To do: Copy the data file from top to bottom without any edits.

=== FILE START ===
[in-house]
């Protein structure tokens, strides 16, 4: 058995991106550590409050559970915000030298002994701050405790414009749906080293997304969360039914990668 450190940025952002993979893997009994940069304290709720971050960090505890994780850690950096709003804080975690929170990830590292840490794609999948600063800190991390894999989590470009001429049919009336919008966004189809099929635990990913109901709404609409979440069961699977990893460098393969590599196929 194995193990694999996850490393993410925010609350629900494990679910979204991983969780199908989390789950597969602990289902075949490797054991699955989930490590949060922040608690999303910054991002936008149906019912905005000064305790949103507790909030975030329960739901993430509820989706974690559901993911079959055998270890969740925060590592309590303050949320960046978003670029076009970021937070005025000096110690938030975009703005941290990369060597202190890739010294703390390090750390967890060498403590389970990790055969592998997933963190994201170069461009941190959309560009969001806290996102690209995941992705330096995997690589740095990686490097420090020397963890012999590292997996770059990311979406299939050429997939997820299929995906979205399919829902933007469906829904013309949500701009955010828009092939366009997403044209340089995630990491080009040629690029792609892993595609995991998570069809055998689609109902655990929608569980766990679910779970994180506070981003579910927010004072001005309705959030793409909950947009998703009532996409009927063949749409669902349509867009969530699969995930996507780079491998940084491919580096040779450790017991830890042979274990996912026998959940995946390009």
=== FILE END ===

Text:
[in-house]
């Protein structure tokens, strides 16, 4: 058995991106550590409050559970915000030298002994701050405790414009749906080293997304969360039914990668 450190940025952002993979893997009994940069304290709720971050960090505890994780850690950096709003804080975690929170990830590292840490794609999948600063800190991390894999989590470009001429049919009336919008966004189809099929635990990913109901709404609409979440069961699977990893460098393969590599196929 194995193990694999996850490393993410925010609350629900494990679910979204991983969780199908989390789950597969602990289902075949490797054991699955989930490590949060922040608690999303910054991002936008149906019912905005000064305790949103507790909030975030329960739901993430509820989706974690559901993911079959055998270890969740925060590592309590303050949320960046978003670029076009970021937070005025000096110690938030975009703005941290990369060597202190890739010294703390390090750390967890060498403590389970990790055969592998997933963190994201170069461009941190959309560009969001806290996102690209995941992705330096995997690589740095990686490097420090020397963890012999590292997996770059990311979406299939050429997939997820299929995906979205399919829902933007469906829904013309949500701009955010828009092939366009997403044209340089995630990491080009040629690029792609892993595609995991998570069809055998689609109902655990929608569980766990679910779970994180506070981003579910927010004072001005309705959030793409909950947009998703009532996409009927063949749409669902349509867009969530699969995930996507780079491998940084491919580096040779450790017991830890042979274990996912026998959940995946390009």